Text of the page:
JUST FOOD FOR DOGS http://justfoodfordogs.com makes 100% Human Grade dog food and ships it frozen in the U.S. You mentioned an interest in HOME MADE diets. They also sell SUPPLEMENTS with RECIPES to make food at home http://justfoodfordogs.com/products/do-it-yourself/ . HOME MADE is best as long as you source the freshest ingredients and follow a balanced recipe.

      1. B Dawson

        Sage, it sounds like you really do some research, however I have two comments:

        Weruva is canned in Thailand, just in case it matters to anyone.

        And I don’t quite see how you can call them “one of the first natural pet food companies”. I believe they started business in 2006, therefore there were many “natural” companies before them.

        My intent is only to provide some important additional details, not to disparage Weruva. Although in the interest of full disclosure, I didn’t sell their product in my store because of the Thailand thing.

        1. Sage

          re Thailand

          Hi B Dawson – I personally like Weruva products because they are made with safe, human grade ingredients and the ones that I feed have just chicken or chicken and tuna as protein sources. Some information about Thailand which exports many HUMAN foods to the US –

          From David Forman, co-founder of Weruva
          http://petshops.about.com/od/petfood/f/Pet-Foods-Made-In-Thailand.htm
          The USFDA recognizes the Thai FDA. The plant where Weruva is made is USFDA certified. Thailand provides a large portion of the fish consumed by
          HUMANS in the U.S. and PET foods produced in Thailand are subject to greater scrutiny than in the U.S.

          Weruva / Soulistic CHICKEN is ANTIBIOTIC FREE, HORMONE FREE and FREE RANGE and is DLD certified. Thailand’s DLD – Department of Livestock Development – is a government agency similar to the U.S. Department of
          Agriculture. The DLD is stricter than the USDA…food exportation is very
          important to Thailand’s economy…it’s in the country’s best interest to maintain the highest standards and an overall stellar world reputation.

          From WERUVA
          http://www.weruva.com/tid-bits-detail.php?Can-I-trust-Thailand-as-your-place-of-manufacture-and-why-don-t-you-make-your-products-in-the-US-2
          In choosing Thailand as a place of manufacture, we had an existing relationship – making human food with our manufacturing partner for decades…JANA Brands, a company founded by the father of a Weruva co-founder, has an exclusive contract on products for PEOPLE entering the US from THIS facility. Jana’s biggest customer, the SUBWAY SANDWICH chain, named Jana Brands Vendor of the Millennium, based on the quality of products produced for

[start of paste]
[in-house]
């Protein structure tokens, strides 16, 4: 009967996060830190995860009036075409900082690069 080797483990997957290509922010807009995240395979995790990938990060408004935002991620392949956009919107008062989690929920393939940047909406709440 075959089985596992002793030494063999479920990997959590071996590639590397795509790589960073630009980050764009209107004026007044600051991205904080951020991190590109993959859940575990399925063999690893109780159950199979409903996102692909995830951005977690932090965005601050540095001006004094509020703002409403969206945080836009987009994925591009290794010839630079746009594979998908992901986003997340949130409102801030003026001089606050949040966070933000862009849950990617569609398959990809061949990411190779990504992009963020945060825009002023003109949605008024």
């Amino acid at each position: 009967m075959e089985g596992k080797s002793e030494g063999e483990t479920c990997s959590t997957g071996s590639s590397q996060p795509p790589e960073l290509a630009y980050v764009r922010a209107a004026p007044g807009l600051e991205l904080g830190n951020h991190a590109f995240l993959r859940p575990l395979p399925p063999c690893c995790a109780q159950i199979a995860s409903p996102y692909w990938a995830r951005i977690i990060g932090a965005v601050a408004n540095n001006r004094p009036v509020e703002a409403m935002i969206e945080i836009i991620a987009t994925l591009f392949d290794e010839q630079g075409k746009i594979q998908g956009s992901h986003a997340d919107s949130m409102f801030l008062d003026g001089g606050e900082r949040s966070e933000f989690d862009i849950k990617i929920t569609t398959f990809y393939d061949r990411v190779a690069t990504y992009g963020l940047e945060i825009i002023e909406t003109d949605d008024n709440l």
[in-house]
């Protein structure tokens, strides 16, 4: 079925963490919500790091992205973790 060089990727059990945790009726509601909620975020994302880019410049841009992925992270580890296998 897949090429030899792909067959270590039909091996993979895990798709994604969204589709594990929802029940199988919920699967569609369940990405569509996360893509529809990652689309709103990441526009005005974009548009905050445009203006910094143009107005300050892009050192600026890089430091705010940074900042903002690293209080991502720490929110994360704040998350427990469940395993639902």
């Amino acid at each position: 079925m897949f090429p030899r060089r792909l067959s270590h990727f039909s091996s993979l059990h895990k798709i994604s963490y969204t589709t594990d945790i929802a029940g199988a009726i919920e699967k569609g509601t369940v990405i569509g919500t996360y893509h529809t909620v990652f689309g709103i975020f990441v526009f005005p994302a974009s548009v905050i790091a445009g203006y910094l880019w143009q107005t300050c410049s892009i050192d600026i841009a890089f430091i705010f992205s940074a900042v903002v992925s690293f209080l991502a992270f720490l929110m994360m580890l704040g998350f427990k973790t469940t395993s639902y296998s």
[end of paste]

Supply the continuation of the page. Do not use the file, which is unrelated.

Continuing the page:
HUMANS in these facilities over the course of 30 years.

          TRACIE HOTCHNER also has information on her website
          http://www.radiopetlady.com/blog/any-doubts-about-weruvas-food-made-in-thailand/

          1. Jeanette Owen

            Doesn’t Soulistic have sodium bisulfite in it? Thought I read that could be a bad ingredient. That’s why I do not buy it. It’s always something…

          2. B Dawson

            My initial reply disappeared, so forgive me if this is a duplicate….

            People use varying parameters to make decisions. My point was only to provide additional factors for people to consider.

            I looked into Weruva during the 10 years I owned a holistic pet supply. Wervua seems to be a fine food and has never had a recall. I chose not to carry the product because I look at the whole picture – quality, sustainable business model, likelihood of going into big box stores and environmental issues. The fact that the food travels vast distances from manufacturer to consumer and was sold at Petco (Soulistic brand) were the deciding factors for me not to carry it.

            Some thoughts about the information you linked to:

            The bulk of the links you provided are from Weruva themselves. Websites are infomercials and what is presented on them should be read with that in mind. Manufacturers will never present unflattering information on a website and will use every buzz word that is currently in fashion.

            Reading websites is sort of like reading descriptions in a seed catalog. There is subtext. For instance from Weruva’s website: “Our formulas are produced in a human food facility using many of the ingredients and processes that are used in products made for people.” Do you see the wiggle room there? It is not a definitive statement. “Many ingredients and processes” means that SOME of the ingredients and processes are specifically for pet food and not humans. This wording may be due to legal requirements, but it does cause consumers to reach a certain conclusion. It also raises questions about what they mean by a “human food facility”. If they are using any ingredients or processes not allowed for human consumption, it means that while the facility may meet STANDARDS for human food manufacture – stainless steel surfaces, sanitation practices and so forth – they cannot actually PRODUCE human food in that facility. Again, a nit pick, but all the words are designed to have consumers reach a certain conclusion. Weruva seems to have very high standards and certainly is better quality than a majority of pet food and I applaud them for that.

            Some other examples of word games (these do NOT pertain to Weruva):